until the cows come home
Possibly from the fact that cattle let out to pasture may be only expected to return for milking the next morning; thus, for example, a party that goes on “until the cows come home” is a very long one.
The phrase was first coined by John Dunton in 1691 in his account of Ireland: in Teague Land: or A Merry Ramble to the Wild Irish (1698) he says “on Sundays and Holydays, all the people resorted with the piper and fiddler to the village green. Where the young folk dance till the cows come home", probably because the Irish would often bring their cows into their homes at night as mentioned by Dunton
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- (idiomatic) For a very long period of time.
- You can crank the engine until the cows come home, but it won’t start without fuel.
- [1610, Alexander Cooke, “Pope Joane”, in William Oldys, editor, The Harleian Miscellany: […], volume IV, London: T[homas] Osborne, […], published 1745, →OCLC, page 125:
- If there be any lazy Fellow, any that cannot away with Work, any that would wallow in Pleaſures, he is haſty to be prieſted. And, when he is made one, and hath gotten a Benefice, he conſorts with his Neighbour Prieſts, who are altogether given to Pleaſures; and then both he, and they, live, not like Chriſtians, but like Epicures; drinking, eating, feaſting, and revelling, till the Cow come Home, as the saying is; [...]]
- [c. 1613–1616, Francis Beaumont, John Fletcher, “The Scornful Lady, a Comedy”, in Fifty Comedies and Tragedies. […], [part 1], London: […] J[ohn] Macock [and H. Hills], for John Martyn, Henry Herringman, and Richard Marriot, published 1679, →OCLC, Act II, scene i, page 68, column 1:
- Come my brave Man of War, trace out thy darling, / As you my learned Council, ſit and turn boyes, / Kiſs till the Cow come home, kiſs cloſe, kiſs cloſe knaves. / My Modern Poet, thou ſhalt kiſs in couplets.]
- 1738, Simon Wagstaff [pseudonym; Jonathan Swift], “Dialogue II”, in A Complete Collection of Genteel and Ingenious Conversation, According to the Most Polite Mode and Method Now Used at Court, and in the Best Companies of England. In Three Dialogues, London: Printed for B[enjamin] Motte, and C. Bathurst, […]]], →OCLC, page 158:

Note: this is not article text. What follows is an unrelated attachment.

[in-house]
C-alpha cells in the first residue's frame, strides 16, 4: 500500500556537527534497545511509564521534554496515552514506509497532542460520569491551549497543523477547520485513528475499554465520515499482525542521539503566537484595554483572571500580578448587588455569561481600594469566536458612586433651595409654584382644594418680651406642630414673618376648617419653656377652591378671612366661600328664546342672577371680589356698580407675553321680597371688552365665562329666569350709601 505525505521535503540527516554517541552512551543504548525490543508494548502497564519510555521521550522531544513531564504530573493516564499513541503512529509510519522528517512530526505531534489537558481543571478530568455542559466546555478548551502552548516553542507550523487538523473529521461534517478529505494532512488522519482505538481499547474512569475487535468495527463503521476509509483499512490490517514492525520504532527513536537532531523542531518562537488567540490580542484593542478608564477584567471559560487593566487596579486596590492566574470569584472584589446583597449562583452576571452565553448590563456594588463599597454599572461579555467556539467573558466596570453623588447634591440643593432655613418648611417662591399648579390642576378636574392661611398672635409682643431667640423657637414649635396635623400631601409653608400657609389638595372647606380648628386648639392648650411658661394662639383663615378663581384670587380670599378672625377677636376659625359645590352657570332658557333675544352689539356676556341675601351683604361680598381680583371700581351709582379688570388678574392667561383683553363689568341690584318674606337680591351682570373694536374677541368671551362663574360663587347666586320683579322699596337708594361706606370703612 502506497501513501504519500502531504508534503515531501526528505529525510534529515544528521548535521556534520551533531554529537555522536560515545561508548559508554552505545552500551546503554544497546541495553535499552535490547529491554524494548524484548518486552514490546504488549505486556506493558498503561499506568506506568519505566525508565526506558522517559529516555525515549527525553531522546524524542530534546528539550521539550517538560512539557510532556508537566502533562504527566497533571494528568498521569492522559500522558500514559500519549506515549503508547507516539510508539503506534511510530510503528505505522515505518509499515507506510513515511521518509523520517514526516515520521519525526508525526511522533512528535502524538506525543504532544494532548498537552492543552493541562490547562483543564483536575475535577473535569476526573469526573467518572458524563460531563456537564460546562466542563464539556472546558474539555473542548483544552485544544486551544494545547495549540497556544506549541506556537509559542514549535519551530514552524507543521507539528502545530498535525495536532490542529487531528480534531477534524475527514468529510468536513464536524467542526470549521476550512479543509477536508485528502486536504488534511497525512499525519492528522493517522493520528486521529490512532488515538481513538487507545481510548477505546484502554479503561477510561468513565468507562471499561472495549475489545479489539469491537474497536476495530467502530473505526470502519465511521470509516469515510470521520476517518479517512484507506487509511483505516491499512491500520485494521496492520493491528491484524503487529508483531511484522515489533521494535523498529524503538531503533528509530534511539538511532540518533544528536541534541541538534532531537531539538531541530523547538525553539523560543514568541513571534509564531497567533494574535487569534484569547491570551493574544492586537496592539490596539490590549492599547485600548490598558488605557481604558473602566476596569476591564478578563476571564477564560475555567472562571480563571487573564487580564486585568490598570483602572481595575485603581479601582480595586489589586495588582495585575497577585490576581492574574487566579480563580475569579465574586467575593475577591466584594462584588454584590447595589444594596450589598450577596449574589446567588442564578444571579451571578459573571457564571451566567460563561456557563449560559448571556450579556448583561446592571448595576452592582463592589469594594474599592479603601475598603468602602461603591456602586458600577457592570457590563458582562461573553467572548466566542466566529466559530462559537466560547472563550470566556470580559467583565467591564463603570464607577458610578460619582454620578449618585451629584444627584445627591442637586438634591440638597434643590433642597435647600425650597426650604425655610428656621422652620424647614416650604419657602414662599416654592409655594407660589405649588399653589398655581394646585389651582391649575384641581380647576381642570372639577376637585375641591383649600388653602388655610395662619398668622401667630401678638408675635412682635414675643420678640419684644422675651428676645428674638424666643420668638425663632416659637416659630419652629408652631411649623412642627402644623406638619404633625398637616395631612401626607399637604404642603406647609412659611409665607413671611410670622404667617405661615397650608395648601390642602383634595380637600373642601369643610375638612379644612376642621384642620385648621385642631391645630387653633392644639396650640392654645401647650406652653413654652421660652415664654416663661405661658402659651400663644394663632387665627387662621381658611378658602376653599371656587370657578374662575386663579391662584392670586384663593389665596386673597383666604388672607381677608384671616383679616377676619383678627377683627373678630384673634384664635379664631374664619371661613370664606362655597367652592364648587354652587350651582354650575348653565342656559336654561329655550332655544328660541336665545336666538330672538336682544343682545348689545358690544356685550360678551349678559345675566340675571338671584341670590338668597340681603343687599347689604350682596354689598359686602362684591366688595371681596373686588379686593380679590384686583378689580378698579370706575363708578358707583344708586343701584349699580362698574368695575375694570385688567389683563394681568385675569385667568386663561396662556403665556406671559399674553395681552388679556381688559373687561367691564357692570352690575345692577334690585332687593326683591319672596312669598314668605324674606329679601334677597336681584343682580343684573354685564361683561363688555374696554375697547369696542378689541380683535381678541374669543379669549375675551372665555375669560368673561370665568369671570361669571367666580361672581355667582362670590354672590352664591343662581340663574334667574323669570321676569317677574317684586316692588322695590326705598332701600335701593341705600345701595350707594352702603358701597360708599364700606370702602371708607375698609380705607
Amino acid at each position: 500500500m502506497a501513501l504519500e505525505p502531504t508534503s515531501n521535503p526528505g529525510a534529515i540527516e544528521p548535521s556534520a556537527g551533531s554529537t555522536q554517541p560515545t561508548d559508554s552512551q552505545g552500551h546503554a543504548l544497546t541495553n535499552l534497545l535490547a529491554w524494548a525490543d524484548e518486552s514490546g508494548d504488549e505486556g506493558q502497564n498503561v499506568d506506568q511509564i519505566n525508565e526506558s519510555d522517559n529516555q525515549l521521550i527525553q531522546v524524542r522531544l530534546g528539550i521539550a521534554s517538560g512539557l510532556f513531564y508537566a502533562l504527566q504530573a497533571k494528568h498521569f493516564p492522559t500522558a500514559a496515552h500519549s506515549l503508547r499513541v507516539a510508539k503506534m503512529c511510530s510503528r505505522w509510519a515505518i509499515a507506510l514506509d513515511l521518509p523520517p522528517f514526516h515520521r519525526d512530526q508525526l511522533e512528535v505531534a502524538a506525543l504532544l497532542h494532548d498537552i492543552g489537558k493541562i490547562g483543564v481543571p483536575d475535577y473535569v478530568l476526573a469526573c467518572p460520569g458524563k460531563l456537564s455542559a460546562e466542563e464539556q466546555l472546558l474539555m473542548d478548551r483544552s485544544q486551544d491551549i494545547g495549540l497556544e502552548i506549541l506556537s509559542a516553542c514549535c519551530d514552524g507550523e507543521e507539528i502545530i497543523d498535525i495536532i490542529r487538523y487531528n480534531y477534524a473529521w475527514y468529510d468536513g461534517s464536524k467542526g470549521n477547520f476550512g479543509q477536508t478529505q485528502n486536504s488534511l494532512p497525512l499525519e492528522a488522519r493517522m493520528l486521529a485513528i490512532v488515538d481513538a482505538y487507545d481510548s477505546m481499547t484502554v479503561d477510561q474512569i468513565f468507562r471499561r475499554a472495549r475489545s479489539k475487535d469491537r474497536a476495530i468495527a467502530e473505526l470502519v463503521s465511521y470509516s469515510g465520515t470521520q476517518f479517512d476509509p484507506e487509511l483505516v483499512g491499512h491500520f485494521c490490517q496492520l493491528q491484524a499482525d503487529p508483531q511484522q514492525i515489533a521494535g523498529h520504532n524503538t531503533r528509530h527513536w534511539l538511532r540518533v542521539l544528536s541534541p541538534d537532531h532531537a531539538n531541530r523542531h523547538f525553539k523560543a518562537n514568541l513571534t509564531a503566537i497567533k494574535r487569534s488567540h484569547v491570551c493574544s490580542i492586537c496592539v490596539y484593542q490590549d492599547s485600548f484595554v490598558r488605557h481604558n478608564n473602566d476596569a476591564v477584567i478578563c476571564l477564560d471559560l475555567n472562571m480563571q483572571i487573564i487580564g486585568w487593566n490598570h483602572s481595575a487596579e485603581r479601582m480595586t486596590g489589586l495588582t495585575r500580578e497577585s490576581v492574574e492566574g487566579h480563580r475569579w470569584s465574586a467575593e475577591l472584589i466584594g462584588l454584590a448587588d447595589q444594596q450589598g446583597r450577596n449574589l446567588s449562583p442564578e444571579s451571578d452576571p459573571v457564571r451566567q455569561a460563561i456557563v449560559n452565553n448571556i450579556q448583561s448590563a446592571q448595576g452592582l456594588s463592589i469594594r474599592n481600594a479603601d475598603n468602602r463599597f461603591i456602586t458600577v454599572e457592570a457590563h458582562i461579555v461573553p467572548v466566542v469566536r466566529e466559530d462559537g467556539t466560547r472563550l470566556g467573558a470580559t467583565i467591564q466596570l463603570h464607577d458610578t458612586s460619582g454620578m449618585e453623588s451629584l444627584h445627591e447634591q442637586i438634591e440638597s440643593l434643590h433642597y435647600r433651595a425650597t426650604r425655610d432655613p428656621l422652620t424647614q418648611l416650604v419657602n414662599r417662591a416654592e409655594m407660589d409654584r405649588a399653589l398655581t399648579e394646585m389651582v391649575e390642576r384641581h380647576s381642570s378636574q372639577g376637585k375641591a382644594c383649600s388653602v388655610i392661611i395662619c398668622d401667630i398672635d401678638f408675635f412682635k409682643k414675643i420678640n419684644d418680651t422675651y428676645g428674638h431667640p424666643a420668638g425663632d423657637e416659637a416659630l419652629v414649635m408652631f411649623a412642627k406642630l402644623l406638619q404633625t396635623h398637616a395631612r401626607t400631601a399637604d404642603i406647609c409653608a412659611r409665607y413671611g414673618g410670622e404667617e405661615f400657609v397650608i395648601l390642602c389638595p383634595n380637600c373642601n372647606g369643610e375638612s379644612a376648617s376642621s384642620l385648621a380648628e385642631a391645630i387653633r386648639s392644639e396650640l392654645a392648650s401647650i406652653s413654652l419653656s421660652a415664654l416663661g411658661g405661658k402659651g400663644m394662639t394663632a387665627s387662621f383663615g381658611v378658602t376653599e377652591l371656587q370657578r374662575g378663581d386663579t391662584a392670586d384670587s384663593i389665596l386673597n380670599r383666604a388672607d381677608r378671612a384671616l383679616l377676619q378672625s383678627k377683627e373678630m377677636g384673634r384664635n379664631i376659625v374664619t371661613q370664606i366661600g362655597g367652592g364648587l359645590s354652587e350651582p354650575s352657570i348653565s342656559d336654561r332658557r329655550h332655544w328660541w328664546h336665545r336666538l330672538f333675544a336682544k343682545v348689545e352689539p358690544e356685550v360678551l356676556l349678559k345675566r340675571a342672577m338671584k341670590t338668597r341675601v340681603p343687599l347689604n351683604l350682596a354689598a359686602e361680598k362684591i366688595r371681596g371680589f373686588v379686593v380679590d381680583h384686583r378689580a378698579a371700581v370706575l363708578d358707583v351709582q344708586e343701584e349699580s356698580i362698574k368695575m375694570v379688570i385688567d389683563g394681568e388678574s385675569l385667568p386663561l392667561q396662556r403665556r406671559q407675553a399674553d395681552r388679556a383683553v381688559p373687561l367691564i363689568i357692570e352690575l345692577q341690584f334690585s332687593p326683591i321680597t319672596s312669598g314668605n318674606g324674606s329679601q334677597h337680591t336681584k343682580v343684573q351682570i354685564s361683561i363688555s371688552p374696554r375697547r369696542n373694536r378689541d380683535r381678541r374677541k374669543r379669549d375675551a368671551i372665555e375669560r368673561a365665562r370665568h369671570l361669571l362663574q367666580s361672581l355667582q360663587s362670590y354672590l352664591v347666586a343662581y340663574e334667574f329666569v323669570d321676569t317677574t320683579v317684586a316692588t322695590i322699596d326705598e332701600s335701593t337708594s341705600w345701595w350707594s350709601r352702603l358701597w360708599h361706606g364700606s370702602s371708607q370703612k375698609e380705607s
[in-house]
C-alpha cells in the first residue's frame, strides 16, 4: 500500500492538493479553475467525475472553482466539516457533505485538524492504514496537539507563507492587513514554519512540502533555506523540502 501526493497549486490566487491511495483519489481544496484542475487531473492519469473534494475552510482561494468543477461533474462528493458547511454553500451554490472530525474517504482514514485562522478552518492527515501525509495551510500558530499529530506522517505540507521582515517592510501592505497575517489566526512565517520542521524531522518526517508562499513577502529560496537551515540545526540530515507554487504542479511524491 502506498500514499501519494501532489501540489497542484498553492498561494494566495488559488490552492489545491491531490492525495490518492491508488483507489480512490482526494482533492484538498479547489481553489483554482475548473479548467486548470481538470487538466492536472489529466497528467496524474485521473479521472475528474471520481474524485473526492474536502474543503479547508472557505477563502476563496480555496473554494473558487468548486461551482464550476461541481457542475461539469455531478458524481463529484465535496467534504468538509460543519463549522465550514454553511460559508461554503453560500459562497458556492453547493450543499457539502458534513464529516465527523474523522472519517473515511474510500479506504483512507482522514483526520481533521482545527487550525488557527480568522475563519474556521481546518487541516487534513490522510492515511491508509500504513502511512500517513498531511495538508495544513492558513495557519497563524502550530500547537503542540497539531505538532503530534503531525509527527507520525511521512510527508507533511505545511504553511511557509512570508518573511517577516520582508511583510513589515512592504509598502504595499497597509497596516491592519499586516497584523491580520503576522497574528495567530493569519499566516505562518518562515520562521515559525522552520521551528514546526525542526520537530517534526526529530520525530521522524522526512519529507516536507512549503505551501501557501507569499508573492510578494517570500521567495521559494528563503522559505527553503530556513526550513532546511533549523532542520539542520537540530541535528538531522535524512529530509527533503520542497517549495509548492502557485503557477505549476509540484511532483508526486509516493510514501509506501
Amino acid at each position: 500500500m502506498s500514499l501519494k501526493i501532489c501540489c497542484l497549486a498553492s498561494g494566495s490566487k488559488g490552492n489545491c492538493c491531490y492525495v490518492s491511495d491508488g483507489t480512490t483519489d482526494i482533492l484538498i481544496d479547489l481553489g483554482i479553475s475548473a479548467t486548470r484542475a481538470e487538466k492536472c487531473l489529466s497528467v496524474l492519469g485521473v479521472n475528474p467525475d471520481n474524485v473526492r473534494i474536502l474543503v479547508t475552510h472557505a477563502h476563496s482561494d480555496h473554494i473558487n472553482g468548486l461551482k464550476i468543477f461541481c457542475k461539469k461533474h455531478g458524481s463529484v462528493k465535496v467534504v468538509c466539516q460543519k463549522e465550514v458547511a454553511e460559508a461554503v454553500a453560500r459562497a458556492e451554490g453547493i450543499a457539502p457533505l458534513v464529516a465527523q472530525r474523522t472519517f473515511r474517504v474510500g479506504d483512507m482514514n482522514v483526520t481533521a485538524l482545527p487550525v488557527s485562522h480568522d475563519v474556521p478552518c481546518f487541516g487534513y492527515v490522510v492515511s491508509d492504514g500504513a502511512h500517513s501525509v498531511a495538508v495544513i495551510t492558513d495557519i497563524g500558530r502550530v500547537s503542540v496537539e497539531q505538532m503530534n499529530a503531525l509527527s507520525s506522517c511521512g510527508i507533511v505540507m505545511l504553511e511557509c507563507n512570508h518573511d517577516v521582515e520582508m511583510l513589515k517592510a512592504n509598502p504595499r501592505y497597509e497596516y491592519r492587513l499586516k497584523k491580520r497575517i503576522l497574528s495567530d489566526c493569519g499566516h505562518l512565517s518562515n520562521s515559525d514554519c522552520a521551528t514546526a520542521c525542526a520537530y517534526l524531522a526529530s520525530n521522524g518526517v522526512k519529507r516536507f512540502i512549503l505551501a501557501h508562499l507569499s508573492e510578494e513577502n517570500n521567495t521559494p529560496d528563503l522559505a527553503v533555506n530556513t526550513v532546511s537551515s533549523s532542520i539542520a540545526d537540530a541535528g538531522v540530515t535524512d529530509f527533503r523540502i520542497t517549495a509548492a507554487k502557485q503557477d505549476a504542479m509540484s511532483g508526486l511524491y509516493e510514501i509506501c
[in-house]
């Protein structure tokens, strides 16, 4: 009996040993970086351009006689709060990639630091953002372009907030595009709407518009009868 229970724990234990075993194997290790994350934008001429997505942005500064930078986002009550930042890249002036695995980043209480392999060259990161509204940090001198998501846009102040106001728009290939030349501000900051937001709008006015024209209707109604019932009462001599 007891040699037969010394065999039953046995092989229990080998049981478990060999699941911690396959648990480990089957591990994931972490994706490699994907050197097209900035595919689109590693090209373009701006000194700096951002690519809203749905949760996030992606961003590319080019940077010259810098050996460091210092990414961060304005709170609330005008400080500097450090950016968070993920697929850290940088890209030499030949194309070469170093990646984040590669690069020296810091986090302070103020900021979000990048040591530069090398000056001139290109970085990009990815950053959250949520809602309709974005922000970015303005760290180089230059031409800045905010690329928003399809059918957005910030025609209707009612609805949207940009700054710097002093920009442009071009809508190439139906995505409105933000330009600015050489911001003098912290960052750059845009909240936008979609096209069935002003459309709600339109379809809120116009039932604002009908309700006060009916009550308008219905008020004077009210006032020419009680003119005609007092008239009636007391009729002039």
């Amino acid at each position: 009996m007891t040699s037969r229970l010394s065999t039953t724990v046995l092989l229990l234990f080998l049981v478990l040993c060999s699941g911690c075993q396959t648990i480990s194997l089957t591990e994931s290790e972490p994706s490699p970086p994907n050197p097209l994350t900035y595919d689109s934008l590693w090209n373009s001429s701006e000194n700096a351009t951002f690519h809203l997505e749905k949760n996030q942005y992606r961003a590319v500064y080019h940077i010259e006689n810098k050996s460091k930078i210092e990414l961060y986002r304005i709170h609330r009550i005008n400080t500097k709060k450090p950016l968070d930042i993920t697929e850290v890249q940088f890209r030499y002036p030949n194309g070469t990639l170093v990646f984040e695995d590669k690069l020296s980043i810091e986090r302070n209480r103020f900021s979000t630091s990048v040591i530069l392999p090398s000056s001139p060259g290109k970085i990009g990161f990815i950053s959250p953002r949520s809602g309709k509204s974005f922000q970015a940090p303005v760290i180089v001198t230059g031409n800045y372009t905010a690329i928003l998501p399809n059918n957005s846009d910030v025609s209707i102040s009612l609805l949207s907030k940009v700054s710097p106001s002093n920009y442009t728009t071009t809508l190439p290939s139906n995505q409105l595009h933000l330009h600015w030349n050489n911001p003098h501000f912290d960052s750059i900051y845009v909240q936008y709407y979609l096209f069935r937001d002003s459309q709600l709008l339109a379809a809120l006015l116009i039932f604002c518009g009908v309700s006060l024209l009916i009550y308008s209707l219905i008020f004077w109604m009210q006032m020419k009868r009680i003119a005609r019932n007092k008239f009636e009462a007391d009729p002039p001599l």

- Miſs, if I had ſaid ſo, I ſhould have told a Fib; I warrant you lay a Bed till the Cows came home: But, Miſs, ſhall I cut you a little Cruſt now my Hand is in?
- 1952 March 10, Justice Felix Frankfurter (dissenting), Sacher v. United States 343 U.S. 1, Supreme Court of the United States, pages 69–70:
- Now I can't stop lawyers from calling me names and saying I am guilty of judicial misconduct and that I am prejudiced, and this, that and the other thing, and you can keep that up until the cows come home; that is all right, and I take no umbrage at it.
- 1996, Sam Falle, My Lucky Life: In War, Revolution, Peace and Diplomacy, Lewes, East Sussex: Book Guild, →ISBN, page 80:
- Middleton, up to that time, July 1952, had been prepared to give the lovable old gentleman the benefit of every possible doubt and talk to him until the cows had come home and gone to bed.
- 2012, Darlene Franklin, A Ranger's Trail (Texas Trails: A Morgan Family series), Chicago, Ill.: Moody Publishers, →ISBN:
- She could list Buck's good qualities from now until the cows came home. If the cows came home. If she waited for him to return until the cows came home, she'd never see any of them again.
- 2014, Tom Weaver, “Robert Dix”, in Earth vs. the Sci-Fi Filmmakers: 20 Interviews, Jefferson, N.C., London: McFarland & Company, →ISBN, page 77:
- John [Carradine] and I became quite close, we worked in several movies together. He could recite Shakespeare ’til the cows came home [laughs], and he had a heart as big as outdoors.
- a cold day in hell
- at latter Lammas
- donkey's years
- that'll be the day
- until one is blue in the face
- when hell freezes over
- when pigs fly